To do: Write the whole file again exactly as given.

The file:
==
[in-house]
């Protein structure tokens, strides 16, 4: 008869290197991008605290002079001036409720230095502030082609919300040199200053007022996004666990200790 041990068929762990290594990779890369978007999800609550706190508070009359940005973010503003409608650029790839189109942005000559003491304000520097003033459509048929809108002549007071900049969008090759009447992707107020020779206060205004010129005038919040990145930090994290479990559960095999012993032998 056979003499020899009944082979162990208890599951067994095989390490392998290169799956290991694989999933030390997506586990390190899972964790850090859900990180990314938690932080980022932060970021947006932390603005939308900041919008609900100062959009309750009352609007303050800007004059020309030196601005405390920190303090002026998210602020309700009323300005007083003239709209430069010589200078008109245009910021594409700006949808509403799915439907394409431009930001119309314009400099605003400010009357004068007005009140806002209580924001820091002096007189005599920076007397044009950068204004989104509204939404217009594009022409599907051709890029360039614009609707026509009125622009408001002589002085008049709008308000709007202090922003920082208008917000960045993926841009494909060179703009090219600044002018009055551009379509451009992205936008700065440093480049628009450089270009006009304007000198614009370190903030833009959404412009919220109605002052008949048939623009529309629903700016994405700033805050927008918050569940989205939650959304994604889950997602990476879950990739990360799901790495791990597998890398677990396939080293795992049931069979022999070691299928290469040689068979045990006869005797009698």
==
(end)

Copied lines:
[in-house]
């Protein structure tokens, strides 16, 4: 008869290197991008605290002079001036409720230095502030082609919300040199200053007022996004666990200790 041990068929762990290594990779890369978007999800609550706190508070009359940005973010503003409608650029790839189109942005000559003491304000520097003033459509048929809108002549007071900049969008090759009447992707107020020779206060205004010129005038919040990145930090994290479990559960095999012993032998 056979003499020899009944082979162990208890599951067994095989390490392998290169799956290991694989999933030390997506586990390190899972964790850090859900990180990314938690932080980022932060970021947006932390603005939308900041919008609900100062959009309750009352609007303050800007004059020309030196601005405390920190303090002026998210602020309700009323300005007083003239709209430069010589200078008109245009910021594409700006949808509403799915439907394409431009930001119309314009400099605003400010009357004068007005009140806002209580924001820091002096007189005599920076007397044009950068204004989104509204939404217009594009022409599907051709890029360039614009609707026509009125622009408001002589002085008049709008308000709007202090922003920082208008917000960045993926841009494909060179703009090219600044002018009055551009379509451009992205936008700065440093480049628009450089270009006009304007000198614009370190903030833009959404412009919220109605002052008949048939623009529309629903700016994405700033805050927008918050569940989205939650959304994604889950997602990476879950990739990360799901790495791990597998890398677990396939080293795992049931069979022999070691299928290469040689068979045990006869005797009698």